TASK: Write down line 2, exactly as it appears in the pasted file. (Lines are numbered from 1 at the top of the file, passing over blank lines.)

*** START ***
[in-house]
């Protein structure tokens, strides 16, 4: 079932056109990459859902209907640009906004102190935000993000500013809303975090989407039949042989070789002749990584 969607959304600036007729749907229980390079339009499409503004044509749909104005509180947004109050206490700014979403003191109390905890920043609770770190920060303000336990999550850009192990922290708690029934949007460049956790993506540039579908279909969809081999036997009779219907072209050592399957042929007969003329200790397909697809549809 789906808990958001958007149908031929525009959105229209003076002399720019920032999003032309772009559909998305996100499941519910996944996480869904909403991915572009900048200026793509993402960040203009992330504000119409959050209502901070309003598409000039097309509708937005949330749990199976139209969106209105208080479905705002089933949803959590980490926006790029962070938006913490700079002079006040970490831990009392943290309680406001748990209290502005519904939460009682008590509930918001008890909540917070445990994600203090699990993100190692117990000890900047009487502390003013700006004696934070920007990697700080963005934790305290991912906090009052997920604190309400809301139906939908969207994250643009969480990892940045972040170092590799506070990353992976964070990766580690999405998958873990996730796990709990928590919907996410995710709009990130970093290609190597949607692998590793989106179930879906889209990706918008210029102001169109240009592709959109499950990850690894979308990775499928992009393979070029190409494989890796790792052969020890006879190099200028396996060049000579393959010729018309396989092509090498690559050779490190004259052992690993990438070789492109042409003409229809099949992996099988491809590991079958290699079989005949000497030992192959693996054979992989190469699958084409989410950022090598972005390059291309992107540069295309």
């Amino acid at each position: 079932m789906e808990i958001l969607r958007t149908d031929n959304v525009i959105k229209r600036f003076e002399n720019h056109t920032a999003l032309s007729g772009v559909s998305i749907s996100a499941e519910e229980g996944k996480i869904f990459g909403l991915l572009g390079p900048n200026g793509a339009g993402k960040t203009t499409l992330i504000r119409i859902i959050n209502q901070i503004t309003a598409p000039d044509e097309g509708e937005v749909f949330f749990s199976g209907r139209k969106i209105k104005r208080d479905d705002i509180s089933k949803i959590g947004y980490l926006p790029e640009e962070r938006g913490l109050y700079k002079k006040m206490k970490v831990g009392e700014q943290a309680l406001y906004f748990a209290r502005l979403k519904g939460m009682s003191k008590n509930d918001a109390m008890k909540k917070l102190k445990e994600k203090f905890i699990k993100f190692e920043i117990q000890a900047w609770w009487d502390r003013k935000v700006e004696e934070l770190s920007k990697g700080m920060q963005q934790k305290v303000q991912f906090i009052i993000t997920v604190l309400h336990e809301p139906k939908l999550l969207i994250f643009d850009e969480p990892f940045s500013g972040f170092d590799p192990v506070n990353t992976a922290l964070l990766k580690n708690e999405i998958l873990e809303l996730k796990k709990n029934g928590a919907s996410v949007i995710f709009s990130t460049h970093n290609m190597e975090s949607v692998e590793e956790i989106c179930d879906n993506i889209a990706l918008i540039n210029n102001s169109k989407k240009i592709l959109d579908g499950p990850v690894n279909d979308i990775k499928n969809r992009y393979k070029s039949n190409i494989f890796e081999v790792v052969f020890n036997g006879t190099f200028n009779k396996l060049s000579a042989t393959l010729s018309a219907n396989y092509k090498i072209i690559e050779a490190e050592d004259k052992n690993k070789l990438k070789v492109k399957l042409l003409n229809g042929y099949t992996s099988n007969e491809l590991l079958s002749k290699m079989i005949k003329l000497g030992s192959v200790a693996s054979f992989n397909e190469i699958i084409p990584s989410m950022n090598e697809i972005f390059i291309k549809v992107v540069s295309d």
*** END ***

């Protein structure tokens, strides 16, 4: 079932056109990459859902209907640009906004102190935000993000500013809303975090989407039949042989070789002749990584 969607959304600036007729749907229980390079339009499409503004044509749909104005509180947004109050206490700014979403003191109390905890920043609770770190920060303000336990999550850009192990922290708690029934949007460049956790993506540039579908279909969809081999036997009779219907072209050592399957042929007969003329200790397909697809549809 789906808990958001958007149908031929525009959105229209003076002399720019920032999003032309772009559909998305996100499941519910996944996480869904909403991915572009900048200026793509993402960040203009992330504000119409959050209502901070309003598409000039097309509708937005949330749990199976139209969106209105208080479905705002089933949803959590980490926006790029962070938006913490700079002079006040970490831990009392943290309680406001748990209290502005519904939460009682008590509930918001008890909540917070445990994600203090699990993100190692117990000890900047009487502390003013700006004696934070920007990697700080963005934790305290991912906090009052997920604190309400809301139906939908969207994250643009969480990892940045972040170092590799506070990353992976964070990766580690999405998958873990996730796990709990928590919907996410995710709009990130970093290609190597949607692998590793989106179930879906889209990706918008210029102001169109240009592709959109499950990850690894979308990775499928992009393979070029190409494989890796790792052969020890006879190099200028396996060049000579393959010729018309396989092509090498690559050779490190004259052992690993990438070789492109042409003409229809099949992996099988491809590991079958290699079989005949000497030992192959693996054979992989190469699958084409989410950022090598972005390059291309992107540069295309």